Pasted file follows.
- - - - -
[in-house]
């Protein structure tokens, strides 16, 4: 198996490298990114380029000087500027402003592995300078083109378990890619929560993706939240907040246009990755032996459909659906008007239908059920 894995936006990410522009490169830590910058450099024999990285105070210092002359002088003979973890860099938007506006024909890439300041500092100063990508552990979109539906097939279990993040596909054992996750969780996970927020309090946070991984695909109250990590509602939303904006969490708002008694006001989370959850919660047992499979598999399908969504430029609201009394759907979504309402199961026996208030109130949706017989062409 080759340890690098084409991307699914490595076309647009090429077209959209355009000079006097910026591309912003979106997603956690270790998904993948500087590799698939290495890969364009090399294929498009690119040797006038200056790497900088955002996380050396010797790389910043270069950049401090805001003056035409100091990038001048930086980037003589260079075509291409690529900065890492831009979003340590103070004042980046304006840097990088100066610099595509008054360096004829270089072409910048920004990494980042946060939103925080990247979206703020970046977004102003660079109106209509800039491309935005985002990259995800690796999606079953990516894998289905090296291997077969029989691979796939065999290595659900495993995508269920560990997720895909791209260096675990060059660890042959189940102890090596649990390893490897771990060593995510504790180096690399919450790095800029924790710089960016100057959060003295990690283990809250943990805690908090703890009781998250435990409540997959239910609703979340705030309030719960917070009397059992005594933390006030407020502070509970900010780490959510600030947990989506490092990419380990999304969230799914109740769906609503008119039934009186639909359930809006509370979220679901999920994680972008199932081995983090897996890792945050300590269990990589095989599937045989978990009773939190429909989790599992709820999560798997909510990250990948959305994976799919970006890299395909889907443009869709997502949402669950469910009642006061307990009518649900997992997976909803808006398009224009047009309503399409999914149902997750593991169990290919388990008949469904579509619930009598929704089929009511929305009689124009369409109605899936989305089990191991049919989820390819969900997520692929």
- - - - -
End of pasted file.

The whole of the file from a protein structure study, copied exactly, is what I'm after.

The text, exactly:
[in-house]
């Protein structure tokens, strides 16, 4: 198996490298990114380029000087500027402003592995300078083109378990890619929560993706939240907040246009990755032996459909659906008007239908059920 894995936006990410522009490169830590910058450099024999990285105070210092002359002088003979973890860099938007506006024909890439300041500092100063990508552990979109539906097939279990993040596909054992996750969780996970927020309090946070991984695909109250990590509602939303904006969490708002008694006001989370959850919660047992499979598999399908969504430029609201009394759907979504309402199961026996208030109130949706017989062409 080759340890690098084409991307699914490595076309647009090429077209959209355009000079006097910026591309912003979106997603956690270790998904993948500087590799698939290495890969364009090399294929498009690119040797006038200056790497900088955002996380050396010797790389910043270069950049401090805001003056035409100091990038001048930086980037003589260079075509291409690529900065890492831009979003340590103070004042980046304006840097990088100066610099595509008054360096004829270089072409910048920004990494980042946060939103925080990247979206703020970046977004102003660079109106209509800039491309935005985002990259995800690796999606079953990516894998289905090296291997077969029989691979796939065999290595659900495993995508269920560990997720895909791209260096675990060059660890042959189940102890090596649990390893490897771990060593995510504790180096690399919450790095800029924790710089960016100057959060003295990690283990809250943990805690908090703890009781998250435990409540997959239910609703979340705030309030719960917070009397059992005594933390006030407020502070509970900010780490959510600030947990989506490092990419380990999304969230799914109740769906609503008119039934009186639909359930809006509370979220679901999920994680972008199932081995983090897996890792945050300590269990990589095989599937045989978990009773939190429909989790599992709820999560798997909510990250990948959305994976799919970006890299395909889907443009869709997502949402669950469910009642006061307990009518649900997992997976909803808006398009224009047009309503399409999914149902997750593991169990290919388990008949469904579509619930009598929704089929009511929305009689124009369409109605899936989305089990191991049919989820390819969900997520692929």